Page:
Agriculture Secretary Mike Johanns announced new steps to free up barges on the Mississippi River in an attempt to reduce stress on the grain transportation system caused by Hurricane Katrina.
“USDA, the U.S. Army Corps of Engineers and the U.S. Coast Guard have been working aggressively to help the transportation system return to normal as quickly as possible along the Mississippi following Hurricane Katrina,” said Johanns. “Our goal is to quickly unload barges so they can be reloaded with newly harvested grains.”
USDA will be accepting proposals on a competitive basis from industry to help unload barges carrying grain commodities, with nearly $7.6 million in funding available for this effort. USDA will not consider offers in excess of $30 per ton, which reflects current barge freight rates.
In order for barges to qualify, they must have been loaded and shipped to the New Orleans area before Aug. 29, when Hurricane Katrina made landfall. Barges must be unloaded by Dec. 1, 2005, unless USDA issues an extension of that deadline.
The goal of this action is to quickly move empty barges upstream to areas where grains are being harvested. There are no restrictions on the actual off-load location, final destination or disposition of the agricultural commodities; however, there must not be a negative market impact. This offer of economic assistance is only available to unload barges of agricultural commodities in order to facilitate barge availability.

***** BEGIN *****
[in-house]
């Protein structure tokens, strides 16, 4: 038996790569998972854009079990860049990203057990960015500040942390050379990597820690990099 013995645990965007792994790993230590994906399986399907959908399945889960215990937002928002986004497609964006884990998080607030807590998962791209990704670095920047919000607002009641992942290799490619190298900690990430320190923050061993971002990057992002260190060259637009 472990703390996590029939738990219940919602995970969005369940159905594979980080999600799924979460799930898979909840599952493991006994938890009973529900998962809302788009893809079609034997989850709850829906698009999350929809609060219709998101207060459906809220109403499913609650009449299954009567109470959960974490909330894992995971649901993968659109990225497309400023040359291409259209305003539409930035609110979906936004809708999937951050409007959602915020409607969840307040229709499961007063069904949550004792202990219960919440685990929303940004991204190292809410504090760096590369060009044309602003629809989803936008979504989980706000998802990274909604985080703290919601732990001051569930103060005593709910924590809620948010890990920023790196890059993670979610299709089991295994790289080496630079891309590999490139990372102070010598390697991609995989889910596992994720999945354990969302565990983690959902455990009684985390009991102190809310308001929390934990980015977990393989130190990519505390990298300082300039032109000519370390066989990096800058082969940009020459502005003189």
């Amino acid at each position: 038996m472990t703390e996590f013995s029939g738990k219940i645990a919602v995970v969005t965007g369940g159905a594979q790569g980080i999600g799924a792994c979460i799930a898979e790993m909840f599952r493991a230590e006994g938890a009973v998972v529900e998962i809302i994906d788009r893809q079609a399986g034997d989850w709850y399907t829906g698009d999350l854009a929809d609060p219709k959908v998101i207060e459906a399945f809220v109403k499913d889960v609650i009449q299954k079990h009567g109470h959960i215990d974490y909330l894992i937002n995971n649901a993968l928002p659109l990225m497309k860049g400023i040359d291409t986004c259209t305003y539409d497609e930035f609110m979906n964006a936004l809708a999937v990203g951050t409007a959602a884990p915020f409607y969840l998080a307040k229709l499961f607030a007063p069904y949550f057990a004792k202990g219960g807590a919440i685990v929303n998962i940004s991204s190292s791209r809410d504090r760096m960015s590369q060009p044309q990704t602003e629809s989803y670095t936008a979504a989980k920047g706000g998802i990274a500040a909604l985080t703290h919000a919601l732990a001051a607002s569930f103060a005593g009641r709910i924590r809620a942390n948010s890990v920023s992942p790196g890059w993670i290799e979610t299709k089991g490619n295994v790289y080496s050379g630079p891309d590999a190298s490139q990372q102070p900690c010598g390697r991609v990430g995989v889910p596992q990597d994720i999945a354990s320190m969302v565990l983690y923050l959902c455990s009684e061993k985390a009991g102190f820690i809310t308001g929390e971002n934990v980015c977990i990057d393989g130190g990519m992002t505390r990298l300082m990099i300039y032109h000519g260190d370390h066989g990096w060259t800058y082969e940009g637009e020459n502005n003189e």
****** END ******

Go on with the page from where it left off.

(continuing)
Previously, USDA has provided freight differential incentives to move 294,770 metric tons of corn, wheat and soybeans through Great Lakes and Pacific Northwest ports. USDA incentives also promoted the movement of 209,238 tons of damaged corn out of New Orleans and the storage of nearly 42-million bushels of corn and wheat in alternative facilities, relieving the pressure placed on commercial markets because of the transportation stress.
For more information on bid requirements, contact James Goff, USDA, Farm Service Agency, Warehouse and Inventory Division, 1400 Independence Avenue, S.W., STOP 0553, Washington, D.C. 20250-0553, telephone 202-720-5396, or email: [email protected]